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What is a reversal?

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A reversal is a change in the direction of an asset's price. It can be positive or negative, e.g. when an upward trend loses momentum and the price of an asset starts to move downwards. It is the opposite of a continuation, when an asset's price carries on moving in a certain trajectory.

Where have you heard about reversals?

You'll often see references to specific types of reversal in the financial press. For example, when an asset starts to climb in value following a downward trend, this is called a “rally”. When an upward trend ends and a downward one begins, this is described as a “correction”.

What you need to know about reversals

When it comes to the stock market, reversals can occur on a number of occasions during the same day. 

Time frames of reversals are very important. They may occur in intraday trading and proceed over days, weeks and months. An intraday 5-minute reversal doesn’t matter to a long-term investor, who is watching weekly or daily charts. However, it can make a difference for a day trader.

There are different ways to identify trends and their reversals. Many trading platforms, including Capital.com, offer an extensive range of technical indicators, which help to spot emerging trends and upcoming reversals. These include: Moving Averages (MA), Trendlines, Relative Strength Index (RSI) and On-Balance Volume (OBV).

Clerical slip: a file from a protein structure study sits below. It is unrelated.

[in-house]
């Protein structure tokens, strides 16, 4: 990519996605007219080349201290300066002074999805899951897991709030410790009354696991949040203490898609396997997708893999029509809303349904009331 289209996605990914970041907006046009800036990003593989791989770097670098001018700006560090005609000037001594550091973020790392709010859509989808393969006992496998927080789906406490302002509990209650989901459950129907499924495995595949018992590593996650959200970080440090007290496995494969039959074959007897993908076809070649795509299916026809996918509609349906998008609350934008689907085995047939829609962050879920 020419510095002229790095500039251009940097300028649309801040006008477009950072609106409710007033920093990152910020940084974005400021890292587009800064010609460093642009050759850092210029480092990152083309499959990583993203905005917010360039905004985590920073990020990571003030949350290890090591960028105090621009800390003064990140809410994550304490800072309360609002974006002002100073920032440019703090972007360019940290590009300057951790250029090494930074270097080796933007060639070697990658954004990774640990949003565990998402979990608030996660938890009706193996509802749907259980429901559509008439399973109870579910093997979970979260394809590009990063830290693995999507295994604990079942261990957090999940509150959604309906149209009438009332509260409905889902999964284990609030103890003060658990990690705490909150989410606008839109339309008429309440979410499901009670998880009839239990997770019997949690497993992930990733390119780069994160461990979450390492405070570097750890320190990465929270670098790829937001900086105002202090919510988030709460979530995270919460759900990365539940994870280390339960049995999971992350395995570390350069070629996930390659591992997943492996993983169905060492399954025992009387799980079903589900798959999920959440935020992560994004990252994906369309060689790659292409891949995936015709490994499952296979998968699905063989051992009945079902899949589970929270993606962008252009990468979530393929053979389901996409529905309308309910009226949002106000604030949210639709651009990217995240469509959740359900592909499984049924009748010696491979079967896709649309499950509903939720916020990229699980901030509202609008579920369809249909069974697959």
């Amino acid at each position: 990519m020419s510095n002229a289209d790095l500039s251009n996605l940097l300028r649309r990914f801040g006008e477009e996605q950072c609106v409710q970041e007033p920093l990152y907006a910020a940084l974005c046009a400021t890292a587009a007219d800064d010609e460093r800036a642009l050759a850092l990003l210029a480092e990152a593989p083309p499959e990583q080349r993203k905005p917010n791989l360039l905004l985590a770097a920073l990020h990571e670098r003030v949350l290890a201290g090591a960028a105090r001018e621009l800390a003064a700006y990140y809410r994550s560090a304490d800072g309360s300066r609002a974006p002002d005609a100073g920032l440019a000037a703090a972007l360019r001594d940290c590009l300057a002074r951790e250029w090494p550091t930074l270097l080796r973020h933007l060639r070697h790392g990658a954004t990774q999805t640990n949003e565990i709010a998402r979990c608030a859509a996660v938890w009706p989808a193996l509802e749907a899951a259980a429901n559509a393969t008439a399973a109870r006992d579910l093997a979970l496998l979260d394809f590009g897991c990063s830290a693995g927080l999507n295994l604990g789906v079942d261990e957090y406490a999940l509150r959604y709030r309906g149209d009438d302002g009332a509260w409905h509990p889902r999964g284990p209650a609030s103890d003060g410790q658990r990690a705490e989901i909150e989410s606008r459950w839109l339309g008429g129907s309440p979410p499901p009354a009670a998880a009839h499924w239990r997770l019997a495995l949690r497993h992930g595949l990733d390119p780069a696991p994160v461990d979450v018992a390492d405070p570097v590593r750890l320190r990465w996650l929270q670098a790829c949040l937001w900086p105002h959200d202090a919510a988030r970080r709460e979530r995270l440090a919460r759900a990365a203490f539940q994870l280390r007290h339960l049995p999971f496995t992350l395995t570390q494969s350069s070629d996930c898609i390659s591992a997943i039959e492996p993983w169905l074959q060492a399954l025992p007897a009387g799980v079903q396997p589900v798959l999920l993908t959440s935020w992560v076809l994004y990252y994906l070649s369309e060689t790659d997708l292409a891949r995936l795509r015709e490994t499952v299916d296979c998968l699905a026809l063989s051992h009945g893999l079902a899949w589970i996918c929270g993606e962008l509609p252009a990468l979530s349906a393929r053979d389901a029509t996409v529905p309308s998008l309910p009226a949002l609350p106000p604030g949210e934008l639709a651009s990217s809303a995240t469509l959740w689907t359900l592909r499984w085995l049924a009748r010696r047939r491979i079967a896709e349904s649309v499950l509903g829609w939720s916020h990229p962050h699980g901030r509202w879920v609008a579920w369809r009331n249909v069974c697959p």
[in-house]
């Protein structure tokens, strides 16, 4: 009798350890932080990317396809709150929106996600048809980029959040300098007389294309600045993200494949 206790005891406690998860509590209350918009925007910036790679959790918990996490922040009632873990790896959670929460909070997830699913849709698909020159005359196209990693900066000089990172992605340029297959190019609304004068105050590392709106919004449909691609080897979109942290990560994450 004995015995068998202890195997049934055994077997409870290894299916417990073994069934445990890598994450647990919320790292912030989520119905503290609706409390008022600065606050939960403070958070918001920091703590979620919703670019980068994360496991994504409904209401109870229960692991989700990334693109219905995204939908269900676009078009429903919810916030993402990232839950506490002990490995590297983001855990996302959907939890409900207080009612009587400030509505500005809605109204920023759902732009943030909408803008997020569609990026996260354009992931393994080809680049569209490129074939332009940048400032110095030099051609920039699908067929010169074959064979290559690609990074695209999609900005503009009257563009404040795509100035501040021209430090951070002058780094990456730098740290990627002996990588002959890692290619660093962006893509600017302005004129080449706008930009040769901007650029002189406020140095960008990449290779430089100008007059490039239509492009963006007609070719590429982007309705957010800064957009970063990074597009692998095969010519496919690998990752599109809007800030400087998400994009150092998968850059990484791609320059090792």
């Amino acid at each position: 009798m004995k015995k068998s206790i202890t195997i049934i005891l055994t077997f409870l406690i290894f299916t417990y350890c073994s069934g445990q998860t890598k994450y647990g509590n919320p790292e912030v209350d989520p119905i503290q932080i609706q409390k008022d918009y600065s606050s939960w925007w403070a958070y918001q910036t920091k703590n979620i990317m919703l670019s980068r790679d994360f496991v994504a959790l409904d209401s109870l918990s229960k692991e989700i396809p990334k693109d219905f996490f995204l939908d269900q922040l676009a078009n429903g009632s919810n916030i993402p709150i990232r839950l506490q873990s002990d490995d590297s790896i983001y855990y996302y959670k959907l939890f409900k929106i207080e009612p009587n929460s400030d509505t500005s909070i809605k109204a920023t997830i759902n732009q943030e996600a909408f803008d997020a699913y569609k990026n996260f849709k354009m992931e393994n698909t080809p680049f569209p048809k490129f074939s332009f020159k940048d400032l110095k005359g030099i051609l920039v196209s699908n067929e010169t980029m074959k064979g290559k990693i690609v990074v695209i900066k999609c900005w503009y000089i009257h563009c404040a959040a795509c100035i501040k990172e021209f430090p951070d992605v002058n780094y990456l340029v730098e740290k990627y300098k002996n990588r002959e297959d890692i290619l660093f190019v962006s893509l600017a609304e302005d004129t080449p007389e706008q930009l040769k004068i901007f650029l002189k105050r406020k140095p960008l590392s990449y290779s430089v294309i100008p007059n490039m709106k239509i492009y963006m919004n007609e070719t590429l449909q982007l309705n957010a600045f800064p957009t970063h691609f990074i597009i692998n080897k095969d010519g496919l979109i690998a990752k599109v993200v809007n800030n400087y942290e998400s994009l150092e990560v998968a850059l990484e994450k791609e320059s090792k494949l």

Good analysts always keep a close eye on closely related stocks, in order to gain an understanding of the wider market and better predict price reversals.

Reversal vs. pullback: what is the difference?

Reversals are sometimes hard to predict and to differentiate from short-term pullbacks, or so-called “noise”. While a reversal denotes a change in an asset’s price trend, a pullback is a shorter-term counter-movement within an existing trend. 

Reversals always start as potential pullbacks. The challenge is to spot whether it is only a pullback or the real thing, a full-on price reversal.

Those traders who misidentify reversals for pullbacks and vice-versa can therefore incur significant losses and miss out on potential profits, either by not sticking with a good thing or by not pulling out at the right time. 

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